The age divide: I have been in milongas that were very much age divided. The twenty-somethings danced with each other and wouldn't even make eye contact with the older dancers who were trying to engage them. So the older dancers (of which I was one of course) gave up and danced with one another.  Is it disappointing when that happens? Sure. But I got to thinking about it from their perspective. Don't most twenty-somethings usually want to hang out with other twenty-somethings? (I didn't, but I was weird.) If you were new to dance, and twenty-something, how comfortable would you feel dancing with people your parents' age? It's not all that difficult to understand at that point.

What those shy newer twenty-something dancers don't realize is that dancing with older dancers - with a wide variety of embraces, experience, musicality, etc., makes one a better dancer. But it's not something you can force.

The solution? Be patient and understanding. Make the effort to be welcoming and friendly, even with the dancers who don't prefer to dance with you. When given the opportunity (for all ages and experience,) dance outside your social comfort zone.

The Teacher/School Divide: I have seen cliques form around certain teachers and their students refusing to dance with the students of other teachers. While that's sad, and certainly limiting for one's dance experience, it does offend me on some moral ground. It is what it is. I believe teachers should discourage that kind of attitude rather than encourage it -- but you can't force people to look at the bigger picture.

Other random comments that make me crazy (and bitchy):

(From leaders) I don't like the cabeceo - followers never look up.

That may be true - dancers can get very engaged in conversation. But honestly, if I'm deeply engaged in conversation, that is the reason I'm not looking up. The conversation at that point is more important to me than dancing. It's not for you to decide when someone else should be dancing.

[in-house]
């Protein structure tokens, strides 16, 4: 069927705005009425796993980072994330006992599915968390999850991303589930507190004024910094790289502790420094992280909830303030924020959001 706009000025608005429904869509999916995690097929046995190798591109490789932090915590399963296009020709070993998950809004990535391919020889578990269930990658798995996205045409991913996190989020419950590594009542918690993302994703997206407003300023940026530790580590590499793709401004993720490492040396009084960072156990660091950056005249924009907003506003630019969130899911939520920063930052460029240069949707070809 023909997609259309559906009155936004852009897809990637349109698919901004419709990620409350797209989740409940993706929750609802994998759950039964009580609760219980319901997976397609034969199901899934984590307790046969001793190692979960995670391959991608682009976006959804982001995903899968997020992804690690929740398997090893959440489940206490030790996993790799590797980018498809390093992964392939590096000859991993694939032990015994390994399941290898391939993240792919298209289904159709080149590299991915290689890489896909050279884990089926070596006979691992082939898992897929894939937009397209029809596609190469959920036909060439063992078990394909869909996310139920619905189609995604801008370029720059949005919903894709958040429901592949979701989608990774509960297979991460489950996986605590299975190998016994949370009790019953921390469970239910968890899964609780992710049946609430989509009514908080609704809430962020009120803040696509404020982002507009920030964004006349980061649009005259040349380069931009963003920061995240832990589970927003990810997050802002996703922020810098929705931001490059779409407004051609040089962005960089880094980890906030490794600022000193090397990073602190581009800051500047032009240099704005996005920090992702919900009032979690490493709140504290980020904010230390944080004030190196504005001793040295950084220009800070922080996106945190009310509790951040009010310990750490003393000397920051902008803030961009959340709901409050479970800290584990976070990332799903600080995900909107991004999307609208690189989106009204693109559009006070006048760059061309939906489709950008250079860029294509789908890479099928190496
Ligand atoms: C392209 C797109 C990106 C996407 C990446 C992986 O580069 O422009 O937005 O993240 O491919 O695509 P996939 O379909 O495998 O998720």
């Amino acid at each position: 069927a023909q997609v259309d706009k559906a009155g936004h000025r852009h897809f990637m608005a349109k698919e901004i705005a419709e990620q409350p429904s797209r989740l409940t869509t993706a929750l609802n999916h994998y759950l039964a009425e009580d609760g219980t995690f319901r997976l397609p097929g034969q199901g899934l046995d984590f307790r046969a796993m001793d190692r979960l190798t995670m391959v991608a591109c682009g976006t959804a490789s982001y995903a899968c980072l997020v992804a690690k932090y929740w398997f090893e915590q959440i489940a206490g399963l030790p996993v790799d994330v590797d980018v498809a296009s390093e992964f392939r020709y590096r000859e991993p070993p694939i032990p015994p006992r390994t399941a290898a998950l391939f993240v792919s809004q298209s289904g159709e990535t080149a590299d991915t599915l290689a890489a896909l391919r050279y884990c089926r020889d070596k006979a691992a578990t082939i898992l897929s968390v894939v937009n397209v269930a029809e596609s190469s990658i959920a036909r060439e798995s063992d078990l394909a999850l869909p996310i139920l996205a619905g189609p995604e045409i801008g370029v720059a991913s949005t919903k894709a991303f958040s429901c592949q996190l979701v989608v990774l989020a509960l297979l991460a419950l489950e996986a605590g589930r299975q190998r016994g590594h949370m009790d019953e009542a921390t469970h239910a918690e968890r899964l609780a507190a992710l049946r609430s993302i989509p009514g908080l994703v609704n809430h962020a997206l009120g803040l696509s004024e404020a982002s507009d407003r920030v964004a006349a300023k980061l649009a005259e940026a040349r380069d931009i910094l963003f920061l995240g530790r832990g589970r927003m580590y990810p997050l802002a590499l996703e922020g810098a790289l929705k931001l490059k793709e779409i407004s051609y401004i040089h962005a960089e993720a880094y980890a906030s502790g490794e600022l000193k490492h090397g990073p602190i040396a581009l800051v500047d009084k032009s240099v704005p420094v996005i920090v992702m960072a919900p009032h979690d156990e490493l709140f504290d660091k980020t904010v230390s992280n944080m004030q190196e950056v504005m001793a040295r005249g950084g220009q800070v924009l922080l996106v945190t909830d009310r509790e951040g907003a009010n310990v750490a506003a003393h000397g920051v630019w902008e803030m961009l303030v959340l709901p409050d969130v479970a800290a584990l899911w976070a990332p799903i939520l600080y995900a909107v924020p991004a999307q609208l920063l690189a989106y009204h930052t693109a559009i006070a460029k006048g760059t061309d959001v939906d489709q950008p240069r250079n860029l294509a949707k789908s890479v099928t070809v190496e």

Or, I'm sorry to say, they may be looking away for a reason. I always feel bad when a leader says "I can never catch her eye." Very likely, she sees you. I'm sorry. For whatever reason (and it may have nothing to do with you personally), she isn't looking for a dance with you right now. Maybe she's tired and she just looking for 2 or 3 of her friends to dance with before she heads home. Maybe she only dances milonga with a certain dancer, or vals or whatever. You can't know. Don't make assumptions -- just move on and try again in a few of months. Focus on the people who do want to dance with you.

What is he/she doing sitting when there are so many (dancers of the opposite role) sitting down?!

Shut it. You don't get to decide when people dance or with whom. FFS, maybe people are just tired.

She/he won't look at me - they must not know how to use the mirada/cabeceo.

Sorry, but they probably (though not always) do and are using it just fine.

He/she only likes dancing with the younger girls/older guys (or vice versa).

So? I like to dance with guys in vests, or who have beards, or who sing along with the lyrics - and I will probably dance with anyone (male or female) wearing a Doctor Who shirt if they invite me. (Fair disclosure: the Doctor Who thing only works if you actually like Doctor Who.) I danced with a guy because he smelled like lemon cake. We've all got stuff we like. So sue me.

He/she only likes dancing with the hot shot dancers.

Because wouldn't it be terrible if you only got to dance with hot shot dancers? Again, so?

I paid (the entrance fee) to dance, not sit all night.

No, you paid for the venue. If you'd paid to dance, you would have paid for a taxi dancer. That would be the only person financially obligated to ensure that you dance. It's great when organizers are able to facilitate this but they can't always do it.